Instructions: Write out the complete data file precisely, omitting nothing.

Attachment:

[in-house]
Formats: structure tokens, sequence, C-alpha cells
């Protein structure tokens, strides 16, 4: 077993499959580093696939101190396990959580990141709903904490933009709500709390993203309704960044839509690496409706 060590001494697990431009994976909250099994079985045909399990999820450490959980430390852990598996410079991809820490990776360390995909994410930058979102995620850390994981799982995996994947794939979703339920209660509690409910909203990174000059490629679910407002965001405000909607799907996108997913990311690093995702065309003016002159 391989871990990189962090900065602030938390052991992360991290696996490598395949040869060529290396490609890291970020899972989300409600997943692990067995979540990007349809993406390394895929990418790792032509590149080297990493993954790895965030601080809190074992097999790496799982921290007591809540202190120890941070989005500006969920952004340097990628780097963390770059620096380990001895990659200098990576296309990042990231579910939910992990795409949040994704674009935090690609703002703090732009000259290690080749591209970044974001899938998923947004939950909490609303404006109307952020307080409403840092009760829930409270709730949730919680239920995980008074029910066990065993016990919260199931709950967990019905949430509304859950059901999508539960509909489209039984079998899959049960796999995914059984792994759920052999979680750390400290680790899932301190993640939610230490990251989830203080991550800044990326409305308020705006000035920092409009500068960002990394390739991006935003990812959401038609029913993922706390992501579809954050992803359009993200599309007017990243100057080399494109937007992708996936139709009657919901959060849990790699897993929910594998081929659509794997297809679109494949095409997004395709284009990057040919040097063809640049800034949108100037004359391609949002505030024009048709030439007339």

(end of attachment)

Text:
[in-house]
Formats: structure tokens, sequence, C-alpha cells
């Protein structure tokens, strides 16, 4: 077993499959580093696939101190396990959580990141709903904490933009709500709390993203309704960044839509690496409706 060590001494697990431009994976909250099994079985045909399990999820450490959980430390852990598996410079991809820490990776360390995909994410930058979102995620850390994981799982995996994947794939979703339920209660509690409910909203990174000059490629679910407002965001405000909607799907996108997913990311690093995702065309003016002159 391989871990990189962090900065602030938390052991992360991290696996490598395949040869060529290396490609890291970020899972989300409600997943692990067995979540990007349809993406390394895929990418790792032509590149080297990493993954790895965030601080809190074992097999790496799982921290007591809540202190120890941070989005500006969920952004340097990628780097963390770059620096380990001895990659200098990576296309990042990231579910939910992990795409949040994704674009935090690609703002703090732009000259290690080749591209970044974001899938998923947004939950909490609303404006109307952020307080409403840092009760829930409270709730949730919680239920995980008074029910066990065993016990919260199931709950967990019905949430509304859950059901999508539960509909489209039984079998899959049960796999995914059984792994759920052999979680750390400290680790899932301190993640939610230490990251989830203080991550800044990326409305308020705006000035920092409009500068960002990394390739991006935003990812959401038609029913993922706390992501579809954050992803359009993200599309007017990243100057080399494109937007992708996936139709009657919901959060849990790699897993929910594998081929659509794997297809679109494949095409997004395709284009990057040919040097063809640049800034949108100037004359391609949002505030024009048709030439007339």